Fun times. Don't get me started on the demographics of who wanted this on call scheme and why because I will sound sexist. (There wasn't actual discrimination involved, but there was a point of pride involved, and that actual point of pride is NOT addressed by forcing perpetual call either, but why would reason factor in this? Sigh.) 

He has to ask off at least two months in advance, but if he asks for too far in advance, he has to directly talk to the scheduler and hope it all works out (which doesn't make me look forward to buying airline tickets for four to go on a long overdue vacation after Covid--sounds way too risky!). However, the schedule doesn't come out very soon after asking off, so we are in limbo until it does. Of course, most normal people, even ones that plan somewhat in advance, plan in intervals that mean that every time someone asks us to plan something, we're too late to ask off and too early to know if he'll get the time off. Or they ask us to do things around holidays they know darn well he's likely to be working. (Insert head banging emoji here, mine don't work.)

This is one of the friendliest schedules he's had in over a decade. When he had more consistent hours, he had other scheduling problems due to the utter incompetence of various schedule makers.

I am so done with shift work. 

Edited by kbutton
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Yep homeschooling has been the best.  With DH's crazy schedule especially since  he is as likely to have Wednesday off as Saturday.  He had extended period of doing a 3pm -11pm week days for training that must have been miserable for other families but worked great for us at the time mornings with dad, afternoon doing school, evenings I went to the gym or out with friends while they girls did gymnastics.

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My Dh works shifts and honestly we have way more family time now.  His night shifts are more standby and less active though, I’m sure that makes a difference.  I must admit when I read your post the thing that stood out more was that both of you were working and your DH was working two jobs.  Our hardest times were when DH was working crazy long hours.  I think maybe the bigger issue is not the shifts but the fact that a regular shift work job doesn’t pay enough for a family to survive on.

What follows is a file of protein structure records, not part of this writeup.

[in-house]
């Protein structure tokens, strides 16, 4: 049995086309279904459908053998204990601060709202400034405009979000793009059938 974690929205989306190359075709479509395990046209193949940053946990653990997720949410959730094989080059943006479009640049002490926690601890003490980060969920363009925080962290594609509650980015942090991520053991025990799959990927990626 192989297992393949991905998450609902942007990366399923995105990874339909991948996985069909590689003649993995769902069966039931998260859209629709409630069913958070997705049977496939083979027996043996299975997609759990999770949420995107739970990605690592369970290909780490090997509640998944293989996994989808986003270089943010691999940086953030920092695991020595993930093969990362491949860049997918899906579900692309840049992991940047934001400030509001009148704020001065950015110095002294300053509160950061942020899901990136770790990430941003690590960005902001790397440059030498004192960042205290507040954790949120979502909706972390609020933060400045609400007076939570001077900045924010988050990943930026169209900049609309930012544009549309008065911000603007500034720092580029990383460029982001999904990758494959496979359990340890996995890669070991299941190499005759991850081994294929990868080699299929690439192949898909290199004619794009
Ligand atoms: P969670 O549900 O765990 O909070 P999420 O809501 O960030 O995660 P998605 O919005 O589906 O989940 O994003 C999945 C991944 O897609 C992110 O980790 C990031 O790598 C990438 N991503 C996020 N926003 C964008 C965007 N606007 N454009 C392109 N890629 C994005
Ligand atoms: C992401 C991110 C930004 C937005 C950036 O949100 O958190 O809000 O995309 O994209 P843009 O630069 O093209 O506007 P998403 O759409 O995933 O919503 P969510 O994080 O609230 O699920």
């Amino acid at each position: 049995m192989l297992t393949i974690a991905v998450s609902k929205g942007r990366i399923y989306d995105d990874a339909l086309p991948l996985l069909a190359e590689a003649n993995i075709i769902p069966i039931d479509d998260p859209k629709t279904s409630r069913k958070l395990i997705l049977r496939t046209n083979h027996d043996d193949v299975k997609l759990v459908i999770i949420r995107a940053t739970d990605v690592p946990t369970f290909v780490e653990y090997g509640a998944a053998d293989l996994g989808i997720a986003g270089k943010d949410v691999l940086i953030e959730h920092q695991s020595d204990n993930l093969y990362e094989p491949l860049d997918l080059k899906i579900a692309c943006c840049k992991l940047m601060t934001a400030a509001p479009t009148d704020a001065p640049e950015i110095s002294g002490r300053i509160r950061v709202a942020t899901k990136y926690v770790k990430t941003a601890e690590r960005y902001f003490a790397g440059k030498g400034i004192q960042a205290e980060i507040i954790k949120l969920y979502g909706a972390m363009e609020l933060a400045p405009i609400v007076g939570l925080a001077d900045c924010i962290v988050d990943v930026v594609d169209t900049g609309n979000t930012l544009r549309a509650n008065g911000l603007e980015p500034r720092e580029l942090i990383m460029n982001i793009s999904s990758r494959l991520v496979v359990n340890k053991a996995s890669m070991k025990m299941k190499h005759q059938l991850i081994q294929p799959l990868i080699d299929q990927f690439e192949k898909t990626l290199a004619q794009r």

This is a kind of sidetrack but I’ve enjoyed listening to the literary life podcast and one thing that was talked about a lot was how that pre industrialisation a lot of work centred around the home - both husband and wife and the family were all being productive together to some degree.  This whole division of labour thing then came about where the man went to work and the woman stayed home along and raised the kids and no longer had meaningful work outside of that at home.  Now we’ve taken another step where both women and men go out to work in separate locations and the kids spend a significant part of their waking day in the care of an institution in a group setting. The podcast didn’t go quite so deep with it but I’ve spent a lot of time thinking about it and I do think it’s a huge chunk of the stress on families now.  To survive/make ends eat every person in the family has to be somewhere else giving a huge chunk of themselves to a separate organisation.  Economically as a whole it has probably benefited society but for families it has been really hard.  Ideally we need to get back to a point somehow that one full time job or two part time jobs pay a survivable wage so people have some choice about whether or not to work that much extra.

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2 hours ago, kbutton said:

s for too far in advance, he has to directly talk to the scheduler and hope it all works out (which doesn't make me look forward to buying airline tickets for four to go on a long overdue vacation after Covid--sounds way too risky!). However, the schedule doesn't come out very soon after asking off, so we are in limbo until it does. Of course, most normal people, even ones that plan somewhat in advance, plan in intervals that mean that every time someone asks us to plan something, we're too late to ask off and too early to know if he'll get the time off. Or they ask us to do things around holidays they know darn well he's likely to be working. (Insert head banging emoji here, mine don't work.)

Boy, can I relate. In residency, we didn't know his call schedule until the first day of the month. He got a week off the entire year. I ate many Thanksgiving dinners in hospital cafeterias.  I actually spent the night in the call room with him when he was on call many nights. ( We didn't have our first kid until the last year of a five year residency.) I would go up there and do my grading for my classes. Those were days of 36 hours on, 12 hours off, 36 hours on, 12 hours off.